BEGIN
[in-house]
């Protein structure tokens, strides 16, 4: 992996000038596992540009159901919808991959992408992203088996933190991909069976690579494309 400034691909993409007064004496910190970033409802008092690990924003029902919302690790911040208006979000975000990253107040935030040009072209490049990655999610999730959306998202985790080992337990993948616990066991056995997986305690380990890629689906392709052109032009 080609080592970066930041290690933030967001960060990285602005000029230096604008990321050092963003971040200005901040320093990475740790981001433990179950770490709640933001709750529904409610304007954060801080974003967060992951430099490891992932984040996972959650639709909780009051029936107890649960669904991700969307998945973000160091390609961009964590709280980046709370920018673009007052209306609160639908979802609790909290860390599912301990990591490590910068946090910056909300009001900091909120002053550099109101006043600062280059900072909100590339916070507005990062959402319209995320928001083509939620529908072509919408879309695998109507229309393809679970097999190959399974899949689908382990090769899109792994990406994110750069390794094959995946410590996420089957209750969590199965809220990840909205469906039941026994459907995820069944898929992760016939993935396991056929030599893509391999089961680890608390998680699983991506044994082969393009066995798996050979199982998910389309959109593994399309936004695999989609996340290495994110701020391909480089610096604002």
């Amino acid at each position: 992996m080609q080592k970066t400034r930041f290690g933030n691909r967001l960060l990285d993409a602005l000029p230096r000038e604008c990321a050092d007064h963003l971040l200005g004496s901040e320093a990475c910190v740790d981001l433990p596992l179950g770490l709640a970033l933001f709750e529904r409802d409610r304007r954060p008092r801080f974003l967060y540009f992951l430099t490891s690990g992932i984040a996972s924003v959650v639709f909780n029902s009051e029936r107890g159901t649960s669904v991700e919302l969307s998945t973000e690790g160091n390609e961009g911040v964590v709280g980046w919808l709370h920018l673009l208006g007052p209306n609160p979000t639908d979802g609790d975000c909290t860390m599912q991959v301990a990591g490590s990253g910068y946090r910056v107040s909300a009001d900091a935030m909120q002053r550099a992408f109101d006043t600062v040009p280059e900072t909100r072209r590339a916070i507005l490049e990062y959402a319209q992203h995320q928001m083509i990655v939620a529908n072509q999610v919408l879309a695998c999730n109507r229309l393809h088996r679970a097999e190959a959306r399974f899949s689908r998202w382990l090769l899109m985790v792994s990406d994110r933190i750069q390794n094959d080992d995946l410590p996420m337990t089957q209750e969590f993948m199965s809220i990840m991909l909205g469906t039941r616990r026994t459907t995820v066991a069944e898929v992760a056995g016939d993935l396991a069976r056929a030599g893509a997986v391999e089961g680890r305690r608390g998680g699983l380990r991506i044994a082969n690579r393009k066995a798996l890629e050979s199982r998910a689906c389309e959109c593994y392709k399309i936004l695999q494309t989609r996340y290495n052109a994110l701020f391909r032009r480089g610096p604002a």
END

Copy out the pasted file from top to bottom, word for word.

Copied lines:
[in-house]
């Protein structure tokens, strides 16, 4: 992996000038596992540009159901919808991959992408992203088996933190991909069976690579494309 400034691909993409007064004496910190970033409802008092690990924003029902919302690790911040208006979000975000990253107040935030040009072209490049990655999610999730959306998202985790080992337990993948616990066991056995997986305690380990890629689906392709052109032009 080609080592970066930041290690933030967001960060990285602005000029230096604008990321050092963003971040200005901040320093990475740790981001433990179950770490709640933001709750529904409610304007954060801080974003967060992951430099490891992932984040996972959650639709909780009051029936107890649960669904991700969307998945973000160091390609961009964590709280980046709370920018673009007052209306609160639908979802609790909290860390599912301990990591490590910068946090910056909300009001900091909120002053550099109101006043600062280059900072909100590339916070507005990062959402319209995320928001083509939620529908072509919408879309695998109507229309393809679970097999190959399974899949689908382990090769899109792994990406994110750069390794094959995946410590996420089957209750969590199965809220990840909205469906039941026994459907995820069944898929992760016939993935396991056929030599893509391999089961680890608390998680699983991506044994082969393009066995798996050979199982998910389309959109593994399309936004695999989609996340290495994110701020391909480089610096604002």
């Amino acid at each position: 992996m080609q080592k970066t400034r930041f290690g933030n691909r967001l960060l990285d993409a602005l000029p230096r000038e604008c990321a050092d007064h963003l971040l200005g004496s901040e320093a990475c910190v740790d981001l433990p596992l179950g770490l709640a970033l933001f709750e529904r409802d409610r304007r954060p008092r801080f974003l967060y540009f992951l430099t490891s690990g992932i984040a996972s924003v959650v639709f909780n029902s009051e029936r107890g159901t649960s669904v991700e919302l969307s998945t973000e690790g160091n390609e961009g911040v964590v709280g980046w919808l709370h920018l673009l208006g007052p209306n609160p979000t639908d979802g609790d975000c909290t860390m599912q991959v301990a990591g490590s990253g910068y946090r910056v107040s909300a009001d900091a935030m909120q002053r550099a992408f109101d006043t600062v040009p280059e900072t909100r072209r590339a916070i507005l490049e990062y959402a319209q992203h995320q928001m083509i990655v939620a529908n072509q999610v919408l879309a695998c999730n109507r229309l393809h088996r679970a097999e190959a959306r399974f899949s689908r998202w382990l090769l899109m985790v792994s990406d994110r933190i750069q390794n094959d080992d995946l410590p996420m337990t089957q209750e969590f993948m199965s809220i990840m991909l909205g469906t039941r616990r026994t459907t995820v066991a069944e898929v992760a056995g016939d993935l396991a069976r056929a030599g893509a997986v391999e089961g680890r305690r608390g998680g699983l380990r991506i044994a082969n690579r393009k066995a798996l890629e050979s199982r998910a689906c389309e959109c593994y392709k399309i936004l695999q494309t989609r996340y290495n052109a994110l701020f391909r032009r480089g610096p604002a």